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The Time for Disruption is Now − GaN Makes a Frontal Attack on Silicon Power MOSFETs

The Time for Disruption is Now − GaN Makes a Frontal Attack on Silicon Power MOSFETs

Nov 12, 2019

Silicon has been around long enough. It’s time for a younger and far more fit challenger to take over semiconductor material dominance.

When I first started developing power devices 44 years ago, the “king of the hill” was the silicon power bipolar transistor.  In 1978 International Rectifier (IRF) launched power MOSFETs as a faster alternative to the slower and aging bipolar devices.  The early adopters of the power MOSFET were applications where the bipolar just was not fast enough.  The signature example for its adoption was the switching power supply for the desktop computer; first at Apple, and then at IBM

GaN Makes a Frontal Attack on Silicon Power MOSFETs

It was not until the mid-1980’s that the scale of power MOSFET production was big enough to bring the costs of the power MOSFETs in line with bipolar transistors.  It was then that IRF made its frontal assault on the bipolar transistor. 

The target incumbent was Motorola, as they held the largest share of the bipolar transistor market.  As a reaction to the onslaught of the MOSFET, Motorola initially deployed resources to scare potential MOSFET users. These scare tactics included rumors of reliability problems, high prices, and an unreliable supply chain.

Despite these attacks, the power MOSFET continued to gain acceptance into traditional applications where the bipolar transistor had previously held the dominant position.  Recognizing the superiority of this new technology, Motorola launched its own power MOSFETs pledging to be agnostic between the two technologies -- “We make both, so buy from us” was their battle cry.  The problem was, they didn’t make the best power MOSFETs, and eventually, lost the war between these two semiconductor materials.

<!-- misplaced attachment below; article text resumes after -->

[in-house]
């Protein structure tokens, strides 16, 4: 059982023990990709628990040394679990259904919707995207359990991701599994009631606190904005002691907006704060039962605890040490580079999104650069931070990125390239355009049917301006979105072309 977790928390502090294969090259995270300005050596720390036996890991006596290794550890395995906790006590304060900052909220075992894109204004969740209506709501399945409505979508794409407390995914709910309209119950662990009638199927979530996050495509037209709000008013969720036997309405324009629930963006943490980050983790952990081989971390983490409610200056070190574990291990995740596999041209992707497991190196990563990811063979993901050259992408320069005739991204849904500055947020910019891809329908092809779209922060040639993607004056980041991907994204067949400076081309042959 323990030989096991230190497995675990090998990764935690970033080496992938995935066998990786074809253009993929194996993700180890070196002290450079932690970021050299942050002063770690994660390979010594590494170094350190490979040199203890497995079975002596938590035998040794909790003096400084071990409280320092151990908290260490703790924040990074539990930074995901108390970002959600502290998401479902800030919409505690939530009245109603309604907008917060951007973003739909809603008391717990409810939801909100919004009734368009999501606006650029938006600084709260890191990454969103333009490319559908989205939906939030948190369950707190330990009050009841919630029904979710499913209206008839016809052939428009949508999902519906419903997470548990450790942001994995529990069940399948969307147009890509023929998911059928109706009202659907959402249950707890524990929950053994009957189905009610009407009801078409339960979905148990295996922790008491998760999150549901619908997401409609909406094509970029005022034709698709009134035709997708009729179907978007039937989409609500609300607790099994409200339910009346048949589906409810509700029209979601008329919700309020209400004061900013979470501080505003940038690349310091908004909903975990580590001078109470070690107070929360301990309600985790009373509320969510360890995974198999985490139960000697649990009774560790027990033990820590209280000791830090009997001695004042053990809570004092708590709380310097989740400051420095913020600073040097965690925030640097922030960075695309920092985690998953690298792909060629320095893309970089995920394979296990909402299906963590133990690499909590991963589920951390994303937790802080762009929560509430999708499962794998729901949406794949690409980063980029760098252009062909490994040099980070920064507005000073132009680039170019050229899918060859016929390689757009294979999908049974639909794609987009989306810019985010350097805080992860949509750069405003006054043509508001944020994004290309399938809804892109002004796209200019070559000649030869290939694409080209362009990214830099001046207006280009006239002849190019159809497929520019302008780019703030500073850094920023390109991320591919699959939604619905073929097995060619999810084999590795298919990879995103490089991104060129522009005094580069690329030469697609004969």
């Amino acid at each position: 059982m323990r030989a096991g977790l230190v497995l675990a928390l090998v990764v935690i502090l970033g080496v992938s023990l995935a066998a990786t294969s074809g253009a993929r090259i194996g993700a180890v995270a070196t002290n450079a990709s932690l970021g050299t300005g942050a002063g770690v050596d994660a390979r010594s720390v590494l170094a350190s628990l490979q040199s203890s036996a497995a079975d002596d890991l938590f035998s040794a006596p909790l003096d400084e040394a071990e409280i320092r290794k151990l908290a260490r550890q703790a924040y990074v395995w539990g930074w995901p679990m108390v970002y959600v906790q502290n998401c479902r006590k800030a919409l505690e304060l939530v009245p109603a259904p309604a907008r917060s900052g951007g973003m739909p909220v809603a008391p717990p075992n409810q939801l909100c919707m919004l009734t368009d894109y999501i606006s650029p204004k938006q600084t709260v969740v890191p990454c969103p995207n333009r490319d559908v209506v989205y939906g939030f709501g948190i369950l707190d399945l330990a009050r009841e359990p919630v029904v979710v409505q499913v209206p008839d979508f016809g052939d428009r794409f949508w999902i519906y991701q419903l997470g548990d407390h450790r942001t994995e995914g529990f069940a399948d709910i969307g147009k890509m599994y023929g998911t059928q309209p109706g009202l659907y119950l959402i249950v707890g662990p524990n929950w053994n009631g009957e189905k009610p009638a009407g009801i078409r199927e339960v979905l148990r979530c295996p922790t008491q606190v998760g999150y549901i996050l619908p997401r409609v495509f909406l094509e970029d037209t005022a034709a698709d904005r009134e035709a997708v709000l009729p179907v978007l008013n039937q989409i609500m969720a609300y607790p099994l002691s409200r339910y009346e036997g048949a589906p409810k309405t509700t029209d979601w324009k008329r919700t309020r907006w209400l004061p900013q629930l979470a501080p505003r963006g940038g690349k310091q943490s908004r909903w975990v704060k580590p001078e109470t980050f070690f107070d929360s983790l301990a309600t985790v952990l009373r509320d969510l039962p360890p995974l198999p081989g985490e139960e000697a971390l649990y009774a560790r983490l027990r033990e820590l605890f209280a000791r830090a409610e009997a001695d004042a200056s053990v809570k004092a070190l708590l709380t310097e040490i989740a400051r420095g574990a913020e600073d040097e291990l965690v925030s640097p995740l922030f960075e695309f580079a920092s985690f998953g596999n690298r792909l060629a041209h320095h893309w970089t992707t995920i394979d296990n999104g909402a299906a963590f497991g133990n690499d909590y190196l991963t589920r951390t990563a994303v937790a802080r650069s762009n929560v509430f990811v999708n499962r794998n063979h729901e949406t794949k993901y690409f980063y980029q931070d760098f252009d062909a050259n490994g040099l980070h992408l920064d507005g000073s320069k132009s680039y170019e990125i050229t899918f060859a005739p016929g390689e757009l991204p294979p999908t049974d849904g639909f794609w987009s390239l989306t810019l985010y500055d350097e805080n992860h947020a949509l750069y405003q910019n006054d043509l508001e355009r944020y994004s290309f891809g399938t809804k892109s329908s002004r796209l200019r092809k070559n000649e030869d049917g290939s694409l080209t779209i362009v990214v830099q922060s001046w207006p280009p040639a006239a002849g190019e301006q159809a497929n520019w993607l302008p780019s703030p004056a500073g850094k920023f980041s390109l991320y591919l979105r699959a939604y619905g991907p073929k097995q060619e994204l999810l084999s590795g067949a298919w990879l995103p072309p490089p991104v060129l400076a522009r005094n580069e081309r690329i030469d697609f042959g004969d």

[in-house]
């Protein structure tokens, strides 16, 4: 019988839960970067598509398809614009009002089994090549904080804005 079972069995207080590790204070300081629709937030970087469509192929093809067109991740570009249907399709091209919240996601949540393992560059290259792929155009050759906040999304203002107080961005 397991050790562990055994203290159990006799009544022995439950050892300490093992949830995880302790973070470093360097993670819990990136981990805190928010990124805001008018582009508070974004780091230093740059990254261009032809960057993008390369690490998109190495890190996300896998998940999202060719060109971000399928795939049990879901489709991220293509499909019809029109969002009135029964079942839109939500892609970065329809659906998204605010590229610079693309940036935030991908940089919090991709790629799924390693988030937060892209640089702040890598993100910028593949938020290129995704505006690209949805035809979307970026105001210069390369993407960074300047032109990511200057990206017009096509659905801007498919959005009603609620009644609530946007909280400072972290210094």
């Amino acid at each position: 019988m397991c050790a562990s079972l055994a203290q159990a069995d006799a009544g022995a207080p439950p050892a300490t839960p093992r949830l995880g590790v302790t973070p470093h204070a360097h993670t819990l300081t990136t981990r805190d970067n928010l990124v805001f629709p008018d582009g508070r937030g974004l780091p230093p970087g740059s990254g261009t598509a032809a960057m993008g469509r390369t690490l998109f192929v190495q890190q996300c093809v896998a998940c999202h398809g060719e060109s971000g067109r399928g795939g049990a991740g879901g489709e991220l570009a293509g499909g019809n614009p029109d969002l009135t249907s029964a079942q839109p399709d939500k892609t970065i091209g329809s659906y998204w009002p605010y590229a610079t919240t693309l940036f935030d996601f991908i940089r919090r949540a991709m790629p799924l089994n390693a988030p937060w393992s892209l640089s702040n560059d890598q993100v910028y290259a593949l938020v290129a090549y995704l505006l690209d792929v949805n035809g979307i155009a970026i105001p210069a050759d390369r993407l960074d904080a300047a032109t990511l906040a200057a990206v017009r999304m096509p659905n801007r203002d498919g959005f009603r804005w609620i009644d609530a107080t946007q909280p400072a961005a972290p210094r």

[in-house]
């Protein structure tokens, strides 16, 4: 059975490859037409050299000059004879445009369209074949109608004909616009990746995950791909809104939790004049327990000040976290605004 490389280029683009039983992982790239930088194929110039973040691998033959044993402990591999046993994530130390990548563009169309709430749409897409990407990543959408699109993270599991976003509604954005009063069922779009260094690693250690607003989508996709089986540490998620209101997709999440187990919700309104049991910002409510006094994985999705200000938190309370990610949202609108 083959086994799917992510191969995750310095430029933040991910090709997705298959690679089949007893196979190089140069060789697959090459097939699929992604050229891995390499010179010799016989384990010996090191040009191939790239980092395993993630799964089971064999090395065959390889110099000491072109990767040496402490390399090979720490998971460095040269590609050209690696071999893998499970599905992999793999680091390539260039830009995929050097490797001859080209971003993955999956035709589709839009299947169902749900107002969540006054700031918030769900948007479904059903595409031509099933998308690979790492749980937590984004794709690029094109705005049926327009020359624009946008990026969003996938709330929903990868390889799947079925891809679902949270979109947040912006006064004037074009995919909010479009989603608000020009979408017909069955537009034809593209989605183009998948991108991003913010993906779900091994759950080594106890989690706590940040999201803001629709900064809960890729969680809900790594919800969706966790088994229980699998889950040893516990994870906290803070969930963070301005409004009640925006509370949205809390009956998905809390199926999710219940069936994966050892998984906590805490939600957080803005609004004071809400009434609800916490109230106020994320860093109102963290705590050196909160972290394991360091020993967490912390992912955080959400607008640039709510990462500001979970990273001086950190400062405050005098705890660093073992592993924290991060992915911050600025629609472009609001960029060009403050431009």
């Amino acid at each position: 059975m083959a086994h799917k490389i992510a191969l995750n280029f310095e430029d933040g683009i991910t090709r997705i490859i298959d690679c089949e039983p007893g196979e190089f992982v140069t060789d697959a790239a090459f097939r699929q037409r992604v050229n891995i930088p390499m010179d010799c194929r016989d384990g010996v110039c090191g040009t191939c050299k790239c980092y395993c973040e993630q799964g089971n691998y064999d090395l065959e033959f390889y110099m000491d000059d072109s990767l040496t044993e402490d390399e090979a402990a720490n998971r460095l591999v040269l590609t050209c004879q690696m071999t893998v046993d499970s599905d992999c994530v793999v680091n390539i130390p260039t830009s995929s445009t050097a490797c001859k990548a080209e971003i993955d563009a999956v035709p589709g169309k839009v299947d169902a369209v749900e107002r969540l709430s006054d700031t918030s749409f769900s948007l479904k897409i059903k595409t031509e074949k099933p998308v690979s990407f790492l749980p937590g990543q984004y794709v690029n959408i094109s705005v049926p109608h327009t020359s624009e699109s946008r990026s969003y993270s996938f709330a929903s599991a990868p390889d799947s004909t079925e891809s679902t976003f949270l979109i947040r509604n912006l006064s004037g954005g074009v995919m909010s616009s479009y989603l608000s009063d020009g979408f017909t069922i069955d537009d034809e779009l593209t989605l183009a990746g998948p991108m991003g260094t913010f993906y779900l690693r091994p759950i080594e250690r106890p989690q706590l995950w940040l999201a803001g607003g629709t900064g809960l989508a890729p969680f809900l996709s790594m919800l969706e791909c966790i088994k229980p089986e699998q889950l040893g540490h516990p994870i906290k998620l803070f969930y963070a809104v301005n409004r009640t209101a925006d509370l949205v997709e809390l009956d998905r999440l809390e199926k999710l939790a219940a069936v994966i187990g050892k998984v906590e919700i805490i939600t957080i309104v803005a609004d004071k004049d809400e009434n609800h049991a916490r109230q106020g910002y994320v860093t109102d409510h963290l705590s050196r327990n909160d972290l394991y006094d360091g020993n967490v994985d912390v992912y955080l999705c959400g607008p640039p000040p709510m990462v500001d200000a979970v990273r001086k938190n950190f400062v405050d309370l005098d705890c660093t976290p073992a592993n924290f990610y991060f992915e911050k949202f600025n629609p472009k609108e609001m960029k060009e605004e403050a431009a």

Ironically, today power MOSFETs are the “king of the hill,” and GaN-on-Si power devices are the challengers.  The early success of these GaN-based power transistors and integrated circuits initially came from the speed advantage of GaN compared with silicon.  GaN-on-Si transistors switch is about 10 times faster than MOSFETs and 100 times faster than IGBTs. 

Applications such as RF envelope tracking for 4G/LTE base stations and light detection and ranging (lidar) systems for autonomous cars, robots, drones, and security systems were the first volume applications to take full advantage of GaN’s high-speed switching ability. Since these early applications, the production volumes have grown, and now GaN power devices are at a point where the prices are equivalent (see figure 1) to the slower, bigger and aging power MOSFET components. 

Thus, it is time for GaN’s frontal assault!

Figure 1:  April 2019 distributor pricing survey result for 100 V rated eGaN FETs compared with equivalently rated power MOSFETs.  Inside the red ovals are eGaN FET prices.